Luna and Airk had been on watch when the death dogs attacked, and so they were fully equipped to deal with the creatures. Airk deflected the bites of one dog with his shield and tore out one of its throats with his military pick, killing the creature with the sheer shock of the blow. He then lashed out at the next dog, but the creature was too cunning for that and dodged out of the way before it lunged at him. Snapping upwards with one head to keep Airk from striking back, its other head sank its teeth into Airk’s leg, causing him to yell in pain even as he felt a burning agony rise up from it. Cursing, he struck at the creature again, but he only managed a glancing blow as it danced out of the way.

Amyalla had slashed one of the dogs attacking her with her dagger, cutting a long gash at its back, but the creatures were well-used to attacking in packs. Another one charged at her, snapping at her legs, even as the first one lured her forward. The bite was a shallow one, but it caused Amyalla to lose her balance and she fell forward, barely managing to land on her knees as the first dog lunged at her once again. Amyalla got her dagger up in time to slash both of the dog’s throats, but as it fell back it took her dagger with it. Pulling another one from her belt, Amyalla tried to turn around as the other dog lunged at her, but it was immediately halted as Luna bashed one of its heads in with her mace. The dog yelped, and Luna soon put it out of its misery as Amyalla got to her feet.

Another dog attacked Luna, and she turned to confront it, even as Airk finally cut down the dog he had been fighting with. Two more came at him, one demanding all of his attention as the other one tried to spring at him from behind. Amyalla turned the tables on that one as she struck at it from behind, springing onto the dog and cutting both of its throats one after another. Giving her a sideways glance, Airk winked at her as he buried his military pick in one of the heads of the dog he was fighting, killing it instantly.

Four of the vicious dogs had fallen to Revafour, and they approached him more warily this time, now respecting his huge broadsword. Nearby, Weimar was chopping away with his axe, cutting down a third dog, but the fourth one he battled had more luck. Before Weimar could act, the dog bit him deeply in the leg, causing him to cry out in pain and fall to one knee. The dog lunged at him, ready to rip his throat and face off, but Revafour’s blade came in from the side and he cut the monster almost in two. Weimar only grinned at Revafour, and the taller man nodded back stoically.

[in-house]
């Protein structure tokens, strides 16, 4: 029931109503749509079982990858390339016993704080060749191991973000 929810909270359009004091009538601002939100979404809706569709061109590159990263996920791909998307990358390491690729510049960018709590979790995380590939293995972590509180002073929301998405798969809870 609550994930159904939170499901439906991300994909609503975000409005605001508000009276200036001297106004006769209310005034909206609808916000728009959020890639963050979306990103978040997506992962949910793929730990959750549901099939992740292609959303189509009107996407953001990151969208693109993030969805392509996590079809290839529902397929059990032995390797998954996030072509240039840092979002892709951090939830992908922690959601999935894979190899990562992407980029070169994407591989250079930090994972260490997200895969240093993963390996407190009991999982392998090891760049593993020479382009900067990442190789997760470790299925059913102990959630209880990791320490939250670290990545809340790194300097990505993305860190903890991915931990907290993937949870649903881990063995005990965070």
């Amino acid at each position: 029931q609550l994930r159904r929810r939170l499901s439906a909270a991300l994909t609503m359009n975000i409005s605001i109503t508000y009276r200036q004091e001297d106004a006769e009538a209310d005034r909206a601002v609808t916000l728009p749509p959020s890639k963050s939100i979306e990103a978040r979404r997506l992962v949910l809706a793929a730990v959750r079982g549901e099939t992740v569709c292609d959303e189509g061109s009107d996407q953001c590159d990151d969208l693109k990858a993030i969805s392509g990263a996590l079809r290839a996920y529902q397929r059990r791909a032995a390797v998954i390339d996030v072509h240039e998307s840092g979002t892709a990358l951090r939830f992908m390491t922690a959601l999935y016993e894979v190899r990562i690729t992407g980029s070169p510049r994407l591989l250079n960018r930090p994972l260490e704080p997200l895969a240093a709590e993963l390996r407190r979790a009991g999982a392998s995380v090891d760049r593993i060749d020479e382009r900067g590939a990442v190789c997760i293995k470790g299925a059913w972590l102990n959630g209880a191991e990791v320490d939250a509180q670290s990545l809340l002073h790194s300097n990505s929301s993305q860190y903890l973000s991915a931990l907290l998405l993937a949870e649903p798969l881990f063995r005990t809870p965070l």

The remaining death dogs, seeing so many of their number wounded and dying, howled angrily as they began to flee. Weary from the conflict, the adventurers looked around at each other, and Luna promptly dropped her mace and shield as she walked up to Weimar, Airk, Amyalla and Revafour.

“Sit down,” she ordered them all in a calm but intense voice. As they did so, Luna walked up to Revafour, placing her hand on his arm as she began to chant. A blue and gold glow suffused her hand, sending a wonderful soothing feeling up Revafour’s arm. Once Luna withdrew her arm, the bite mark was gone, leaving only the faint traces of a scar. She repeated the process with Airk, Amyalla and Weimar in turn, although Revafour, Weimar and Airk still seemed uncomfortable.

“It’s still burning,” Airk cursed. “I don’t know why, but-“

“Death dogs are abhorrent creatures,” Luna frowned in disgust. “Their bites can often transmit disease.”

“Damn it all,” the gnome cursed. “How much time do we have?”

“More than it will take for me to heal you,” Luna assured him. “I’d do it now, but I don’t have the right magic to do it. I’m sorry,” she said, her calm façade breaking with concern. “It’s just that-“

“Do not worry about it,” Revafour assured her. “It is nothing.”

“I’ll deal with it in the morning,” Luna promised, a pained look on her face. “I promise.”

“I don’t need it,” Amyalla grinned, “so save your power for the men. Halflings don’t get sick easily, after all.”

“Lucky you,” Airk grumbled, as he moved to take off his armor. “You’ll need all your strength, considering it’s your watch, after all.”

 

 

Luna rose at dawn to commune with Pelor, and she was as good as her word in curing Revafour’s, Weimar’s and Airk’s illnesses. After a brief meal, the company set off once again, now only a few hours’ march from the Bearded Lord’s Hollow.

It was close to noon, with the Bearded Lord’s Hollow only a few kilometres away, that the adventurers heard the child’s sobbing. Looking around curiously, Seline spotted the little girl hiding in the bushes, covered in dirt and wearing tattered rags for clothes. Her body was covered in bruises, and she was hugging her legs, her chin resting on her knees, as she sobbed quietly. As the adventurers approached, she looked up in fear, before a look of surprise crossed her face.

“Are you okay, sweetheart?” Seline asked gently, ducking under a low-hanging branch as she sat down next to the girl. Behind her, Amyalla approached to join them, concern evidenced on her face, although the anger she felt at whatever happened to the girl was palpable.